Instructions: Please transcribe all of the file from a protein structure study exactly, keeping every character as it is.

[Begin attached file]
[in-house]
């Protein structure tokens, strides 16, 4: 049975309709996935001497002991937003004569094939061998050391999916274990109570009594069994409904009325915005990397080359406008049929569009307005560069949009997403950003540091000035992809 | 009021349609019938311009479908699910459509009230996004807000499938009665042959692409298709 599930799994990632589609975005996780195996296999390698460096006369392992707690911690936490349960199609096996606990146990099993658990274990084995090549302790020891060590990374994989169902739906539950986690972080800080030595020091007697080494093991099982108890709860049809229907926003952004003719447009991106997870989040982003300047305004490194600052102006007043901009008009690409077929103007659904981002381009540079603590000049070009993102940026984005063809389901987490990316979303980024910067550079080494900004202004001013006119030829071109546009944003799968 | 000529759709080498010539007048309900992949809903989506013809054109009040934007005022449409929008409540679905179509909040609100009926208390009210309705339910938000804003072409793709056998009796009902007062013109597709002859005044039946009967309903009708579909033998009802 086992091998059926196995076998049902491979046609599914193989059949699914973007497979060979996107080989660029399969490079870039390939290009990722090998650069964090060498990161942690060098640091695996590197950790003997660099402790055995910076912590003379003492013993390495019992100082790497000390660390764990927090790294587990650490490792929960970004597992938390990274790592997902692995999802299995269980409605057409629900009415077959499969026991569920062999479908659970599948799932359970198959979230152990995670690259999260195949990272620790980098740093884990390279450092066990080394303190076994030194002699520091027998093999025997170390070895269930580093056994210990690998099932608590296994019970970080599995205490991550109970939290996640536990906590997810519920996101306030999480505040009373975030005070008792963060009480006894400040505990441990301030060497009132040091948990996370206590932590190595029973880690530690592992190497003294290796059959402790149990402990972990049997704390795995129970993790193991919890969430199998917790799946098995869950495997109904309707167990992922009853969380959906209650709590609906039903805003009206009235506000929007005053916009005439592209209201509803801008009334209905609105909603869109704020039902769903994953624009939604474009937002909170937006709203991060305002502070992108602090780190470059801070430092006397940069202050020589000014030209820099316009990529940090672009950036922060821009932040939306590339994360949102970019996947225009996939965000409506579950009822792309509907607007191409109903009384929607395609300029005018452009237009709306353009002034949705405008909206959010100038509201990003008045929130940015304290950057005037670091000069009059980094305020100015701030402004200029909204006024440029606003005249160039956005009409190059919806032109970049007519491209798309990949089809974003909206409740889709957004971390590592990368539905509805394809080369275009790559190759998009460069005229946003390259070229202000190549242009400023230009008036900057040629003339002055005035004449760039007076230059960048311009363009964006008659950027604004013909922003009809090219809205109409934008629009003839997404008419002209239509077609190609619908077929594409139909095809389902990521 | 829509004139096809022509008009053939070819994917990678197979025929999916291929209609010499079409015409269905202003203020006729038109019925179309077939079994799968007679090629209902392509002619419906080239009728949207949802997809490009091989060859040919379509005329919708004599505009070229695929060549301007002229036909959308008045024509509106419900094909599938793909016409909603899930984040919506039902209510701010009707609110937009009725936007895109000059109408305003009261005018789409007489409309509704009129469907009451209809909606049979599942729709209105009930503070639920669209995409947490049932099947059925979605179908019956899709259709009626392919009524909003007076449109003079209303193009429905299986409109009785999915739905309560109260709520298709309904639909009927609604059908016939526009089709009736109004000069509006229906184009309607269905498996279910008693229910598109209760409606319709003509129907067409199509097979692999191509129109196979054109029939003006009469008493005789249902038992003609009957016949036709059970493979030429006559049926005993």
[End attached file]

[in-house]
């Protein structure tokens, strides 16, 4: 049975309709996935001497002991937003004569094939061998050391999916274990109570009594069994409904009325915005990397080359406008049929569009307005560069949009997403950003540091000035992809 | 009021349609019938311009479908699910459509009230996004807000499938009665042959692409298709 599930799994990632589609975005996780195996296999390698460096006369392992707690911690936490349960199609096996606990146990099993658990274990084995090549302790020891060590990374994989169902739906539950986690972080800080030595020091007697080494093991099982108890709860049809229907926003952004003719447009991106997870989040982003300047305004490194600052102006007043901009008009690409077929103007659904981002381009540079603590000049070009993102940026984005063809389901987490990316979303980024910067550079080494900004202004001013006119030829071109546009944003799968 | 000529759709080498010539007048309900992949809903989506013809054109009040934007005022449409929008409540679905179509909040609100009926208390009210309705339910938000804003072409793709056998009796009902007062013109597709002859005044039946009967309903009708579909033998009802 086992091998059926196995076998049902491979046609599914193989059949699914973007497979060979996107080989660029399969490079870039390939290009990722090998650069964090060498990161942690060098640091695996590197950790003997660099402790055995910076912590003379003492013993390495019992100082790497000390660390764990927090790294587990650490490792929960970004597992938390990274790592997902692995999802299995269980409605057409629900009415077959499969026991569920062999479908659970599948799932359970198959979230152990995670690259999260195949990272620790980098740093884990390279450092066990080394303190076994030194002699520091027998093999025997170390070895269930580093056994210990690998099932608590296994019970970080599995205490991550109970939290996640536990906590997810519920996101306030999480505040009373975030005070008792963060009480006894400040505990441990301030060497009132040091948990996370206590932590190595029973880690530690592992190497003294290796059959402790149990402990972990049997704390795995129970993790193991919890969430199998917790799946098995869950495997109904309707167990992922009853969380959906209650709590609906039903805003009206009235506000929007005053916009005439592209209201509803801008009334209905609105909603869109704020039902769903994953624009939604474009937002909170937006709203991060305002502070992108602090780190470059801070430092006397940069202050020589000014030209820099316009990529940090672009950036922060821009932040939306590339994360949102970019996947225009996939965000409506579950009822792309509907607007191409109903009384929607395609300029005018452009237009709306353009002034949705405008909206959010100038509201990003008045929130940015304290950057005037670091000069009059980094305020100015701030402004200029909204006024440029606003005249160039956005009409190059919806032109970049007519491209798309990949089809974003909206409740889709957004971390590592990368539905509805394809080369275009790559190759998009460069005229946003390259070229202000190549242009400023230009008036900057040629003339002055005035004449760039007076230059960048311009363009964006008659950027604004013909922003009809090219809205109409934008629009003839997404008419002209239509077609190609619908077929594409139909095809389902990521 | 829509004139096809022509008009053939070819994917990678197979025929999916291929209609010499079409015409269905202003203020006729038109019925179309077939079994799968007679090629209902392509002619419906080239009728949207949802997809490009091989060859040919379509005329919708004599505009070229695929060549301007002229036909959308008045024509509106419900094909599938793909016409909603899930984040919506039902209510701010009707609110937009009725936007895109000059109408305003009261005018789409007489409309509704009129469907009451209809909606049979599942729709209105009930503070639920669209995409947490049932099947059925979605179908019956899709259709009626392919009524909003007076449109003079209303193009429905299986409109009785999915739905309560109260709520298709309904639909009927609604059908016939526009089709009736109004000069509006229906184009309607269905498996279910008693229910598109209760409606319709003509129907067409199509097979692999191509129109196979054109029939003006009469008493005789249902038992003609009957016949036709059970493979030429006559049926005993």